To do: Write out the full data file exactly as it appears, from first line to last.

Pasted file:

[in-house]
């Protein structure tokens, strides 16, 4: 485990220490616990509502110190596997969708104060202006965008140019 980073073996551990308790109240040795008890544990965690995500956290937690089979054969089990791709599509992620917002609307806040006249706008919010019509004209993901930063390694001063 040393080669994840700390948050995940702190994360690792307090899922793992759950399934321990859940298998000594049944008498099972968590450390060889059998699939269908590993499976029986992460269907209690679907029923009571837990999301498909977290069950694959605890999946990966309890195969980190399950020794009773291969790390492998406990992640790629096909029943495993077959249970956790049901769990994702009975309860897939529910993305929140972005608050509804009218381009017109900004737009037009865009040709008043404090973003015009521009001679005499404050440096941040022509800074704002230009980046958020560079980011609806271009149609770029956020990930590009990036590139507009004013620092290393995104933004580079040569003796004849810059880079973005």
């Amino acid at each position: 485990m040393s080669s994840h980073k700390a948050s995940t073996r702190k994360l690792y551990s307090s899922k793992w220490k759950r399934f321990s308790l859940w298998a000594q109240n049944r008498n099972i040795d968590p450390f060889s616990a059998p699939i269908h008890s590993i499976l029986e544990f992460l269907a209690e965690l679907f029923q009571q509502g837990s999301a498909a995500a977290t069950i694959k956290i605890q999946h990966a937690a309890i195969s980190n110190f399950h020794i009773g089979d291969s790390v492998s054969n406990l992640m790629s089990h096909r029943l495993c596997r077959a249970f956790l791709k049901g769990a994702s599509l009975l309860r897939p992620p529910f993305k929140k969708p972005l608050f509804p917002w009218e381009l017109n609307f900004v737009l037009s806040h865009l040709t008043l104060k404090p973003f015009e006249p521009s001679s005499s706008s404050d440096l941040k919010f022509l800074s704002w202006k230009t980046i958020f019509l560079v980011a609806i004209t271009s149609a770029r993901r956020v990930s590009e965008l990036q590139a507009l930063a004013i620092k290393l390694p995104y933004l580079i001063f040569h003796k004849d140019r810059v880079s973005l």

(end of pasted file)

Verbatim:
[in-house]
């Protein structure tokens, strides 16, 4: 485990220490616990509502110190596997969708104060202006965008140019 980073073996551990308790109240040795008890544990965690995500956290937690089979054969089990791709599509992620917002609307806040006249706008919010019509004209993901930063390694001063 040393080669994840700390948050995940702190994360690792307090899922793992759950399934321990859940298998000594049944008498099972968590450390060889059998699939269908590993499976029986992460269907209690679907029923009571837990999301498909977290069950694959605890999946990966309890195969980190399950020794009773291969790390492998406990992640790629096909029943495993077959249970956790049901769990994702009975309860897939529910993305929140972005608050509804009218381009017109900004737009037009865009040709008043404090973003015009521009001679005499404050440096941040022509800074704002230009980046958020560079980011609806271009149609770029956020990930590009990036590139507009004013620092290393995104933004580079040569003796004849810059880079973005």
């Amino acid at each position: 485990m040393s080669s994840h980073k700390a948050s995940t073996r702190k994360l690792y551990s307090s899922k793992w220490k759950r399934f321990s308790l859940w298998a000594q109240n049944r008498n099972i040795d968590p450390f060889s616990a059998p699939i269908h008890s590993i499976l029986e544990f992460l269907a209690e965690l679907f029923q009571q509502g837990s999301a498909a995500a977290t069950i694959k956290i605890q999946h990966a937690a309890i195969s980190n110190f399950h020794i009773g089979d291969s790390v492998s054969n406990l992640m790629s089990h096909r029943l495993c596997r077959a249970f956790l791709k049901g769990a994702s599509l009975l309860r897939p992620p529910f993305k929140k969708p972005l608050f509804p917002w009218e381009l017109n609307f900004v737009l037009s806040h865009l040709t008043l104060k404090p973003f015009e006249p521009s001679s005499s706008s404050d440096l941040k919010f022509l800074s704002w202006k230009t980046i958020f019509l560079v980011a609806i004209t271009s149609a770029r993901r956020v990930s590009e965008l990036q590139a507009l930063a004013i620092k290393l390694p995104y933004l580079i001063f040569h003796k004849d140019r810059v880079s973005l």